Image: ACMP Scientist Eric StevensBiography:

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Eric Stevens, Science and Operations Officer, National Weather Service (Stationed in Fairbanks, Nome and Anchorage, Alaska as well as Marquette, Michigan); Grinnell College, Grinnell, IA, ’90 B.A.; Colorado State University, Fort Collins, ’94 M.S. Synergistic activities include frequent participation in the Geophysical Institute Science and Match Enrichment Experience, a science camp for middle-school students from rural Alaska villages and participation in UAF’s Outdoor Days, a program that brings middle-school students from local (Fairbanks) schools to UAF to participate in a variety of hands-on activities.

Lecture Presentations:

How to Conduct an Experiment
Presented Dec. 8, 2005
Lecture Summary
(click here)
Eric Stevens, a Science and Operations Officer for the National Weather Service in Fairbanks, Alaska, explains how to conduct an experiment and why it is important to do so. The scientific process is described and is illustrated with a brief coin flipping experiment. Stevens explains the possibilities of why an experiment may not turn out as planned, and discusses several ways to avoid flaws caused by equipment or tools used for the experiment in the final result. Probabilities and statistics also are briefly discussed to explain why a hypothesis truly is just a guess and often isn’t supported by the results. The lecture is followed by questions from students and teachers in the Bering Strait School District.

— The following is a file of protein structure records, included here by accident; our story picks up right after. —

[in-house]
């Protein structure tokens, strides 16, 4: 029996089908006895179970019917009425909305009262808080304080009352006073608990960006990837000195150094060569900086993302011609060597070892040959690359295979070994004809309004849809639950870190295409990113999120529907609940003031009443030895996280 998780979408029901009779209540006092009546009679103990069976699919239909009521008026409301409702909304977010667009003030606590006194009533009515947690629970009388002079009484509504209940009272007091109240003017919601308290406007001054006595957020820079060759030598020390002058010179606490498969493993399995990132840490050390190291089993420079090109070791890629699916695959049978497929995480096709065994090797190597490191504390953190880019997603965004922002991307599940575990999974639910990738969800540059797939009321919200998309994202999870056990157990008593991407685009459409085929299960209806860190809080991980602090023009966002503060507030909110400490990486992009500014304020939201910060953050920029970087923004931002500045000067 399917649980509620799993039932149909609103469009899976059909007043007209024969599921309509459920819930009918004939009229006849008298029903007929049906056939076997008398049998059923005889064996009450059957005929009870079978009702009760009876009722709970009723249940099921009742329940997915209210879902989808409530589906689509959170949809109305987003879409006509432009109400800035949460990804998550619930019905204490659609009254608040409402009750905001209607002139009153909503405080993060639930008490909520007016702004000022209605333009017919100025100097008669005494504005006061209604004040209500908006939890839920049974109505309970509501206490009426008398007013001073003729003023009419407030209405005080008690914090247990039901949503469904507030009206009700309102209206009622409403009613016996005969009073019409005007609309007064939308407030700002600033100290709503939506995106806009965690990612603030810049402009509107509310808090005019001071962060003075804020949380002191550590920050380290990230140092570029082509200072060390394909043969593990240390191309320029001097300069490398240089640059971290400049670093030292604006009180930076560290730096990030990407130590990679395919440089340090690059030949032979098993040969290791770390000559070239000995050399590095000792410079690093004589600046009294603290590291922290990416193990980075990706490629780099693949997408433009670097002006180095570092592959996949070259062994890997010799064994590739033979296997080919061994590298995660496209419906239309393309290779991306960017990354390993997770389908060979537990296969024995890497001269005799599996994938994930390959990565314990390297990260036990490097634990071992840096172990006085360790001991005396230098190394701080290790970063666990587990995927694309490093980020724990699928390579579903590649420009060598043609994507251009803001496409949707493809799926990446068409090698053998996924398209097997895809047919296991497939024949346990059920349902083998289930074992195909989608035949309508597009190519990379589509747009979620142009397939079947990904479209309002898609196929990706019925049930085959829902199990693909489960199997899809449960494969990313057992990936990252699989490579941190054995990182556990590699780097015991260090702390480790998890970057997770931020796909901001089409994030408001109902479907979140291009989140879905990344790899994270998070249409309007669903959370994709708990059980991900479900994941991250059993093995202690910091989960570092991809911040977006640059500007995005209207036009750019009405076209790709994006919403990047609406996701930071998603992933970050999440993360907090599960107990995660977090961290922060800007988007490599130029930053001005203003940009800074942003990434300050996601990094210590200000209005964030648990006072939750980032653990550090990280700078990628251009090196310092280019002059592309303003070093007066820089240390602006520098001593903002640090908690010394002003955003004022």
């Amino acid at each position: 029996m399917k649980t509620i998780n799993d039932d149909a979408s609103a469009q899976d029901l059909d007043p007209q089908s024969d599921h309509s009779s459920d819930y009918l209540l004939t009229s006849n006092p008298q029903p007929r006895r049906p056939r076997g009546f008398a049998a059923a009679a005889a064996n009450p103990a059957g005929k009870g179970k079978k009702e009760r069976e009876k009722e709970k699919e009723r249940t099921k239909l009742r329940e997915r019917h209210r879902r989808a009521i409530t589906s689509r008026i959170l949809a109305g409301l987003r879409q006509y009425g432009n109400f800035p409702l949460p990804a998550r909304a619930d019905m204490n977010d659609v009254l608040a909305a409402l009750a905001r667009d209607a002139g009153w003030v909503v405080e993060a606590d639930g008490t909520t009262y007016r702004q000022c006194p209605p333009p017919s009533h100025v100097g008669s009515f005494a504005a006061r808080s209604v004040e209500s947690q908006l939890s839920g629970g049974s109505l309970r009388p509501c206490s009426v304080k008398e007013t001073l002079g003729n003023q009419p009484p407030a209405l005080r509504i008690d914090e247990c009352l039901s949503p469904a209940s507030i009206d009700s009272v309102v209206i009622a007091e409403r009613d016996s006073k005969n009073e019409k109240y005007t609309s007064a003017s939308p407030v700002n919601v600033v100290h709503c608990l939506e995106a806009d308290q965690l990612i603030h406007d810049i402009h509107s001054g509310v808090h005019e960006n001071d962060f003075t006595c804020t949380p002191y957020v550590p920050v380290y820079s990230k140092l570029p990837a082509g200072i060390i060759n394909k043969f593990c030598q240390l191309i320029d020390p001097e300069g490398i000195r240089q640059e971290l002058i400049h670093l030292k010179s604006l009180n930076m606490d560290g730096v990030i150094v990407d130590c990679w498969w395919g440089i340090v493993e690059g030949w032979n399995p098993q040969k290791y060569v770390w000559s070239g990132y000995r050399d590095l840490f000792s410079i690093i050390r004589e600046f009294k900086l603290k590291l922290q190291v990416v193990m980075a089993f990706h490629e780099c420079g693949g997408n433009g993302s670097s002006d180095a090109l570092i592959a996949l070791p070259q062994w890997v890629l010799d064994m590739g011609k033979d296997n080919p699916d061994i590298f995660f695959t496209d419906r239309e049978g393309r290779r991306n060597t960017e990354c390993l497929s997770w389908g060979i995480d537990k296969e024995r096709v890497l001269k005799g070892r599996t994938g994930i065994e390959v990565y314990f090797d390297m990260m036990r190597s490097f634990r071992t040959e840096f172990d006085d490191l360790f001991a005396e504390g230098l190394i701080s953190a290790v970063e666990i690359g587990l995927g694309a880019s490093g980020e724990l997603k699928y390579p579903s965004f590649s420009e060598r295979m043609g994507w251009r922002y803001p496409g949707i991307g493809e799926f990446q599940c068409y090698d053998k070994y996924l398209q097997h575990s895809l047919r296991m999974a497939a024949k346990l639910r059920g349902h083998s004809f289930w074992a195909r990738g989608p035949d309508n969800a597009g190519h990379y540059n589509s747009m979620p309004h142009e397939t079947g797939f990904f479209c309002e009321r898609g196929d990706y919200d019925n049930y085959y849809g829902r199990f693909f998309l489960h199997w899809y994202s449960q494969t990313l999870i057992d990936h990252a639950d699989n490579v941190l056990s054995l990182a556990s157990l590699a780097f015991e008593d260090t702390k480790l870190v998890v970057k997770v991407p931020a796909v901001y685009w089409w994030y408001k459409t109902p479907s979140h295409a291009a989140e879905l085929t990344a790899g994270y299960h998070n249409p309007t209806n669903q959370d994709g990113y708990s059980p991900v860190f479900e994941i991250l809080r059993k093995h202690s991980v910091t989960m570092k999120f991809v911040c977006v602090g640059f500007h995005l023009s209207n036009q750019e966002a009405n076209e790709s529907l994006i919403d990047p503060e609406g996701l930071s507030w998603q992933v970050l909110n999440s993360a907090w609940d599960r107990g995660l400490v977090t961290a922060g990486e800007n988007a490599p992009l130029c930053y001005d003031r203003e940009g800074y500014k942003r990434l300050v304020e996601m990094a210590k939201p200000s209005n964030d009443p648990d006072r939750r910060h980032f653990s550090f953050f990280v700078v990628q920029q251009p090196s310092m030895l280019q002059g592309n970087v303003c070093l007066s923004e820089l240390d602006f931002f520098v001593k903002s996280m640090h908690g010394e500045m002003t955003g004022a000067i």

The Weather and Satellites
Presented Feb. 13, 2007
Lecture Summary
(click here)
Eric Stevens, a Science and Operations Officer for the National Weather Service in Fairbanks, Alaska, presents a lecture on the science of forecasting the weather. Stevens explains intuitive forecasting, weather stations, and weather balloons, and provides an in-depth discussion of weather satellites and their use. A weather balloon is displayed and each component of the balloon is identified and explained. The presentation focuses mainly on forecasting in Alaska, especially in rural areas. Stevens also explains the difference between weather variability and climate change. The lecture is followed by questions from students and teachers in the Bering Strait School District.
Lecture Summary
(click here)
Eric Stevens, the Fairbanks National Weather Service Science and Operations Officer in Fairbanks, Alaska, gives a lecture on why the weather varies globally and day-to-day. He explains the difference in vertical and horizontal weather and the parts of a weather balloon and how they are used to help predict weather. Stevens also explains the importance of collecting data and how collected weather data is shared around the world. The lecture is followed by questions from students and teachers in the Bering Strait School District.

Science Review:

Stevens reviewed the following ACMP classroom lessons for scientific accuracy:

  • Air Pressure
  • Analog Forecasting
  • The Beaufort Scale: A Local Model
  • Build a Thermometer
  • Build a Pyschrometer
  • Building an Anemometer
  • Building a Weather Vane
  • Climate
  • Climate Change
  • Climate Comparison
  • Climatology Forecasting
  • Clouds (Grades K-4)
  • Clouds (Grades 5-8)
  • Cloud Types
  • Convection and Wind
  • Decision Making
  • Evaporation
  • Finding Wind Direction
  • Historical Temperatures
  • How Oceans Affect Climate
  • Humidity and Air Saturation
  • Make a Snowflake
  • Measuring Humidity
  • Measuring Snowfall
  • Measuring Temperature
  • Name that Wind
  • Measuring Wind Speed
  • Persistence Forecasting
  • Precipitation
  • Project Jukebox
  • Seasons (Grades K-4)
  • Seasons (Grades 5-8)
  • Snowfall
  • Solid Water
  • Storm Chasers
  • Temperature (Grades K-4)
  • Temperature (Grades 5-8)
  • Trends Forecasting
  • Water Cycle Bag
  • Weather
  • Weather History
  • Weather Instruments
  • Weather Report Chart
  • Weather Versus Climate
  • Wind (Grades K-4)
  • Wind (Grades 5-8)

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Satellite image courtesy NOAA. Tree photo courtesy USDA.